Wednesday, March 04, 2009

Carnival festivities in Galicia

(Written a couple of weeks back, yet only just received photographic evidence.)

Stepping a little out of my comfort zone is one of my new millennial resolutions that I'm attempting to stick to as much as possible. As a naturally rather shy person this tends to be generally daunting yet rewarding.

Anyway, when asked two weeks ago if I'd like to take part in a competition in a carnival I was hesitant, yet came to the conclusion that this was not the sort of chance that came along very often and I ought to go for it. I had few details about the competition apart from the fact that it was an annual event and we would be performing a short sketch in front of a large crowd as part of the local carnival celebrations.

My single chance for a practice came last weekend when I arrived at the sportshall of a nearby village to find a group of around 20 kids, along with miscellaneous parents and neighbours, all preparing frantically for the big event. The theme for our short sketch was the Olympics, in particular Chariots of Fire, the music thereof being our soundtrack. Somehow I was given a rather prominent role, for which little preparation was possible, but much could go wrong.

So, Sunday I arrived in Brion in the early afternoon, the smell of freshly prepared paella greeting me, and the current sunshine warming the patio on which we stood looking over the nearby hills. After a relaxed lunch we went to the back garden where a rabble of kids and adults were dressed up in an array of 1920s sport clothing, handlebar moustaches and greased-back hair being the order of the day for the men, the women wearing white dresses and bonnets.

Suitably made-up and dressed, we made our way to the top of the village to start the procession through the winding streets to the hall, a few hundred meters down the road. I was placed at the head of the procession, Olympic torch in hand, to lead our team to the sports hall at the end of the road. After half an hour of walking we arrived at the hall and had another half an hour of waiting nervously for our turn, the kids getting ever more excited and restless.

As our turn arrived we came in through the back of the hall to see a crowd of some five hundred onlookers crowded into the seats and flowing out onto the courts to watch us. As people took their places I stood back, and with the fire crew looking on with equal measures of concern and confusion I took out a bottle of lighter fluid, doused the Olympic torch and lit it.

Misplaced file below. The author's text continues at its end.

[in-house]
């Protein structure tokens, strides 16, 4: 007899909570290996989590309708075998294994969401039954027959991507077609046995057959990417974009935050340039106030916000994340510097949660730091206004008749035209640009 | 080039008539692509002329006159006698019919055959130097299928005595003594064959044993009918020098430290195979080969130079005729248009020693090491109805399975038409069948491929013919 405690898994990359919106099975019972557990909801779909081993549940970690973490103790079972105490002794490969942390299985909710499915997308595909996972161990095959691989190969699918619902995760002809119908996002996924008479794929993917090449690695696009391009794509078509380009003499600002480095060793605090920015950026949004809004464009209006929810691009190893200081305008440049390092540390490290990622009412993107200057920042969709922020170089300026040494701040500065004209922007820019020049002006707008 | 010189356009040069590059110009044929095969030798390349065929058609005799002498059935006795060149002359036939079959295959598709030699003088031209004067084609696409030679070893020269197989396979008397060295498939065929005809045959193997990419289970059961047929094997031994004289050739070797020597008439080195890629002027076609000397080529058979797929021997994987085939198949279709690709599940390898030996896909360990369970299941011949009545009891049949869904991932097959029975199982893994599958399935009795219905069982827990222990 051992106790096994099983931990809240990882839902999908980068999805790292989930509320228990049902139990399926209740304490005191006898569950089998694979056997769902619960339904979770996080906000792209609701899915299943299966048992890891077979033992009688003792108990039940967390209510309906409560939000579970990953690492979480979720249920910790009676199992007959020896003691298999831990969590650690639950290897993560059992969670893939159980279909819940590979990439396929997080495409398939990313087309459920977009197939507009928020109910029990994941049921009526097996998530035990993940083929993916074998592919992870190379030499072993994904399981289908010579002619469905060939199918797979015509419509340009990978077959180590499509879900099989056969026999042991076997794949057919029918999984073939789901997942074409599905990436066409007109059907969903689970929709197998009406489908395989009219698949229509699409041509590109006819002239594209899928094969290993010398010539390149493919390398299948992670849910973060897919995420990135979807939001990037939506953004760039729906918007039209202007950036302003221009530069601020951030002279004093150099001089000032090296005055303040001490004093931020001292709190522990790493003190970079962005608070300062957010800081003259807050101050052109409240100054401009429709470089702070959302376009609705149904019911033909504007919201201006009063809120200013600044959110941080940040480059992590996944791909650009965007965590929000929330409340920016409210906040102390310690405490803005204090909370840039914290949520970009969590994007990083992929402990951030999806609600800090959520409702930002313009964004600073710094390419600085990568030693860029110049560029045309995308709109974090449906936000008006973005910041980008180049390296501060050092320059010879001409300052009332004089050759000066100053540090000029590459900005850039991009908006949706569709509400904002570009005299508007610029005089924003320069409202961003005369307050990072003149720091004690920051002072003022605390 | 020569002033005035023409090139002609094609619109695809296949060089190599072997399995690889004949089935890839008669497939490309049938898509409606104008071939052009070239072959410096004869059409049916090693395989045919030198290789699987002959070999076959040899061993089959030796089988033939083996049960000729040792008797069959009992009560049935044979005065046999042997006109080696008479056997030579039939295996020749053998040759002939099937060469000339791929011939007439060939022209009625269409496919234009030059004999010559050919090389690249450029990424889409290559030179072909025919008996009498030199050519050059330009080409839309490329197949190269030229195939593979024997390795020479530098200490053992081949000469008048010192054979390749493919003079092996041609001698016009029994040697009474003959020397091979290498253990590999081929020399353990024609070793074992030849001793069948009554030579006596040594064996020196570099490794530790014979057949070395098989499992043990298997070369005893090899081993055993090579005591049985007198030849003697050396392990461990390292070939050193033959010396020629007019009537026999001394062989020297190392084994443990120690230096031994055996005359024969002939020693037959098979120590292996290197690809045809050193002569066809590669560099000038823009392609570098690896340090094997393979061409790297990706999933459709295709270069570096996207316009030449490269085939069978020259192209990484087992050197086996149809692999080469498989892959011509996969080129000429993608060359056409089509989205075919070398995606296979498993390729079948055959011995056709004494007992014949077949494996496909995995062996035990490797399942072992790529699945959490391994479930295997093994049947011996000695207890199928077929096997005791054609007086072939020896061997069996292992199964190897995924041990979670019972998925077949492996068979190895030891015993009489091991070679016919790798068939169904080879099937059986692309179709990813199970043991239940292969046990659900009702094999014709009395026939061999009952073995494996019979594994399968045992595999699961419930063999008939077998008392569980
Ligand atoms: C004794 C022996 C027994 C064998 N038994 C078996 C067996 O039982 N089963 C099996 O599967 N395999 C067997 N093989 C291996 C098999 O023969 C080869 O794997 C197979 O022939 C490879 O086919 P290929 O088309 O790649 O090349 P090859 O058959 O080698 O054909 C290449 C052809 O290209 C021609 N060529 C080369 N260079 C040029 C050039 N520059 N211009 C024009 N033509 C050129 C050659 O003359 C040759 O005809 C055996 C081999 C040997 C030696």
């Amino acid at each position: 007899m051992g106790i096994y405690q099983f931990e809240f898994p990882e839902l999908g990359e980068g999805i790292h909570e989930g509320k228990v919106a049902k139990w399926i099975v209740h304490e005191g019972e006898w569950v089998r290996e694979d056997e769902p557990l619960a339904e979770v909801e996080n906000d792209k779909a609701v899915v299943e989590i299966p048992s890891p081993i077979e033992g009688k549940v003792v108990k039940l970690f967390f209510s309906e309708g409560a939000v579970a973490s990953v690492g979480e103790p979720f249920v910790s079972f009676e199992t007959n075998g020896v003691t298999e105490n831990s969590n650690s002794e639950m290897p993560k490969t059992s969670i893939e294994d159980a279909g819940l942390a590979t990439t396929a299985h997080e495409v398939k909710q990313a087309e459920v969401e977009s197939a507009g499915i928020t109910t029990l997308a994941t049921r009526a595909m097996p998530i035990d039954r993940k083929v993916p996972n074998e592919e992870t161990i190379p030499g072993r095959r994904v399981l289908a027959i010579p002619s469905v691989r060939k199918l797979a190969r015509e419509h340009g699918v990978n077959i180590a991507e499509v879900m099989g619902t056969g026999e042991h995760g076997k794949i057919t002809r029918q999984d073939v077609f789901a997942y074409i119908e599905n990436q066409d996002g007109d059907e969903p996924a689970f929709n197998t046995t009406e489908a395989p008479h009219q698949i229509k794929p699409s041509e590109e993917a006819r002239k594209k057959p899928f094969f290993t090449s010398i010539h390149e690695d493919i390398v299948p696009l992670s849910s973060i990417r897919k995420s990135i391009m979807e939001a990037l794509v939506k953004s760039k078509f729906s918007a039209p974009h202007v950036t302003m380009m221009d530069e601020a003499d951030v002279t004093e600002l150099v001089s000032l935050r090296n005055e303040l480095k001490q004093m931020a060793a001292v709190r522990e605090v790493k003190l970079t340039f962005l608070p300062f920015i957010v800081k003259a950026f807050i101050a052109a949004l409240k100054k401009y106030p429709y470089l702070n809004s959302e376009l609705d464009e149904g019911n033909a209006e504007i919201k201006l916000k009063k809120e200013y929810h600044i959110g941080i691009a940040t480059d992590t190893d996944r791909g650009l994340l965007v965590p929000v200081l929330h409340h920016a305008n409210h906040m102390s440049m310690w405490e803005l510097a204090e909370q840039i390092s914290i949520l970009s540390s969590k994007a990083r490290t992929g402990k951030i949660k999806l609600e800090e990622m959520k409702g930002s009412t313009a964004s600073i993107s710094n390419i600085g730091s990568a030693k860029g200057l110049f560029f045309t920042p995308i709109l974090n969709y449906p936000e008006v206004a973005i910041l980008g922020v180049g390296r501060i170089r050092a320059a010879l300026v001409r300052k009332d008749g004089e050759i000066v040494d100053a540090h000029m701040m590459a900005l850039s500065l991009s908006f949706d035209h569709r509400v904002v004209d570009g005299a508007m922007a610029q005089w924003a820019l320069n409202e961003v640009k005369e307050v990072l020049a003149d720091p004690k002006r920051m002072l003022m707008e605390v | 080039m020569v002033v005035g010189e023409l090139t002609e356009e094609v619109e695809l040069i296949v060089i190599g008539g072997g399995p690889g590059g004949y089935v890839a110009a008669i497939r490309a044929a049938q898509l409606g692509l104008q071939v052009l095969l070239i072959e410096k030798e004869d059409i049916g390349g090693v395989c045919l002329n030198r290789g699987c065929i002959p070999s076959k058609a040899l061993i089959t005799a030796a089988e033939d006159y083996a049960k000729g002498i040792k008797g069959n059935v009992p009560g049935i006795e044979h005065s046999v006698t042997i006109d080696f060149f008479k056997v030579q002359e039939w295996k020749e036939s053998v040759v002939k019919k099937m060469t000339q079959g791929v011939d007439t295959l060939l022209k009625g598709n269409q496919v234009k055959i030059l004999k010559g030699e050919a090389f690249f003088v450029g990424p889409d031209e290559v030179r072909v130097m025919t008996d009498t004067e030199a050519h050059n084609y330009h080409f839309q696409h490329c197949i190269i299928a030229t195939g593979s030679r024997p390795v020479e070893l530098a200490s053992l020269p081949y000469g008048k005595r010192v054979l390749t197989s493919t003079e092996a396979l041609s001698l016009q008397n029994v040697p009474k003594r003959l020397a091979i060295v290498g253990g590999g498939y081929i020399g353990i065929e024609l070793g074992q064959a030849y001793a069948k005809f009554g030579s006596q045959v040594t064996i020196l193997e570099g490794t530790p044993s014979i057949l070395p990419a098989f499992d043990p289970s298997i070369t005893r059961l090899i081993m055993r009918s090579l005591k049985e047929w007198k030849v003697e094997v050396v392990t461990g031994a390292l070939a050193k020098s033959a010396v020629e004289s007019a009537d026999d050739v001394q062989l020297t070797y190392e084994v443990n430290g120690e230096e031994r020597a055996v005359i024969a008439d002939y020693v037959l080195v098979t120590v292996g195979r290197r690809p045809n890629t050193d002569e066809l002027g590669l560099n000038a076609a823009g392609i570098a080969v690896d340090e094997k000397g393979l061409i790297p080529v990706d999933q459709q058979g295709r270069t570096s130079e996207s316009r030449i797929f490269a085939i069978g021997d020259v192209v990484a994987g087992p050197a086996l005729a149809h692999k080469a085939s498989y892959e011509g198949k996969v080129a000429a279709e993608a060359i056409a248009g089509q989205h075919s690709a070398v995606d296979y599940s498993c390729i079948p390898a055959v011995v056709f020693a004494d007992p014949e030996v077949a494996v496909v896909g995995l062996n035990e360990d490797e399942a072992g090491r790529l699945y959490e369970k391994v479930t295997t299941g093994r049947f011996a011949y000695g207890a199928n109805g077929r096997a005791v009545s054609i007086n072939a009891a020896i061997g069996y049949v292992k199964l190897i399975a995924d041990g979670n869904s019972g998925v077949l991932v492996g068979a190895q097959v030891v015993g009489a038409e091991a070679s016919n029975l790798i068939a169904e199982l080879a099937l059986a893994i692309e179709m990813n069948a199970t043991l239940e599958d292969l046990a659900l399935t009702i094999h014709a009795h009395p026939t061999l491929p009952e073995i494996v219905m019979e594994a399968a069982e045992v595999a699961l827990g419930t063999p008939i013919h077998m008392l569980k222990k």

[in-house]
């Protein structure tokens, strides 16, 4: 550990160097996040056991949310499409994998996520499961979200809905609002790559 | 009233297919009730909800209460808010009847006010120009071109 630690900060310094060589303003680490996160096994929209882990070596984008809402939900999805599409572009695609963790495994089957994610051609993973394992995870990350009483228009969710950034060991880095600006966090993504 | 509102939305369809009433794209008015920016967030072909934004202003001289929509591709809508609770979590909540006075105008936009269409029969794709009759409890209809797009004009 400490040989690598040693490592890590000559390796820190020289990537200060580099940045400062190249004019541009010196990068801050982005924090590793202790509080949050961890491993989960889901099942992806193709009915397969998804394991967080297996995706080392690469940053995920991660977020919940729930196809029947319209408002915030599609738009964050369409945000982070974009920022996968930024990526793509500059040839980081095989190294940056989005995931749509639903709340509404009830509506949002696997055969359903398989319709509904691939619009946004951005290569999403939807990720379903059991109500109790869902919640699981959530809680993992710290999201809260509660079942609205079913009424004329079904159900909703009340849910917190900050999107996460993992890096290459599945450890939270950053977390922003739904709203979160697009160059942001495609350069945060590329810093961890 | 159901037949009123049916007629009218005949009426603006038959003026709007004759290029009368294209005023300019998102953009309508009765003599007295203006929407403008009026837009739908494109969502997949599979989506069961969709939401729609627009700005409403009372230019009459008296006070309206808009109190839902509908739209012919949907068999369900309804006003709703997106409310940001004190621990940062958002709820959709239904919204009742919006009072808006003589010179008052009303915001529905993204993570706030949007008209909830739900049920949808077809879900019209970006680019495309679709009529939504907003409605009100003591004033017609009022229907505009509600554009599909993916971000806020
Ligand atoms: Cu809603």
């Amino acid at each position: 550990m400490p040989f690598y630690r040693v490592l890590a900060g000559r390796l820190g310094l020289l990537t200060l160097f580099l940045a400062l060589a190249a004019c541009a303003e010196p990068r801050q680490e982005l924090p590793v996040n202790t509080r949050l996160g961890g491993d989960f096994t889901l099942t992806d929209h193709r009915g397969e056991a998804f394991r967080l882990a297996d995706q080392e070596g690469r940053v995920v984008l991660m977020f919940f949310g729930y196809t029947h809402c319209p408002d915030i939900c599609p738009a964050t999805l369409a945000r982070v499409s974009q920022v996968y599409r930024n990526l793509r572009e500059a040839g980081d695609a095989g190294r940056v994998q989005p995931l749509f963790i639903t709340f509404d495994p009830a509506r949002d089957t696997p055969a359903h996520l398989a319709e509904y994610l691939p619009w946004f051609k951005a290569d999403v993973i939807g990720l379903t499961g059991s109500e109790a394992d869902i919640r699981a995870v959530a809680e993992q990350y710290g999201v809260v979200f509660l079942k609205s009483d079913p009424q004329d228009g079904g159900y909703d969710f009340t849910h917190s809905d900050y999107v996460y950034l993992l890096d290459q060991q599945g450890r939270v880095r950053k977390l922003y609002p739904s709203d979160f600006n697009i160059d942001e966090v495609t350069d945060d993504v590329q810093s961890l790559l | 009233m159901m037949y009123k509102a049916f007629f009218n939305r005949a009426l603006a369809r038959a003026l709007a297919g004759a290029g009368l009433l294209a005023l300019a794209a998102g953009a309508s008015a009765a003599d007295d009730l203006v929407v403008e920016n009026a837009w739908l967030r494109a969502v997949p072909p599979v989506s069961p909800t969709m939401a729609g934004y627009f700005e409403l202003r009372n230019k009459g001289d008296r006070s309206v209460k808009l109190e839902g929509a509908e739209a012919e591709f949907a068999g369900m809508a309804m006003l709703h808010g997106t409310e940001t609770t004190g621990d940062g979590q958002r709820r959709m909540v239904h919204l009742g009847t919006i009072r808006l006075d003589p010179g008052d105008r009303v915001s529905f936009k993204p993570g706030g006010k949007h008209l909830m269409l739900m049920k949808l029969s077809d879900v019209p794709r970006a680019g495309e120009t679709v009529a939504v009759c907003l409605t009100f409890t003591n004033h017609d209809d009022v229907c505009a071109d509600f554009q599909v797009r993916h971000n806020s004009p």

As the music started, the atmosphere grew and our group came on. I ran in from the back, flame held aloft jogging around the hall, attempting not to light myself, or the paper banners hanging above me. Having successfully made it round the hall without undue fire damage I arrived at the pepetero (the Olympic flame) and on the first boom of the music I lit it, as in perfect synchrony the rest of the group started to make their balletic performances in slow motion around the hall. We had synchronised swimmers, half submerged in a sheet of blue cloth, held aloft by mustachioed gentlemen, javelin throwers and archers, rowers and tennis players, plus an entire gymnastics team, judges and runners.

Having already done my part at the beginning I was the one lucky enough to watch on as the team performed, and it was really quite a spectacle. Not that I didn't have faith, but somehow with the music playing at full volume and the onlookers silenced by the vision in front of them, the effect was far more than I had imagined.

I still haven't tracked down many photos of me in full regalia, so for now my photo of these chaps will have to do...taken after the event:

A video taken by cellphone from somebody in the crowd has been found though clearly it doesn't do the atmosphere justice (I can be seen running past in the first ten seconds - just watch for the fire). It may, however be enough to put pay to any chance of me being taken seriously ever again!

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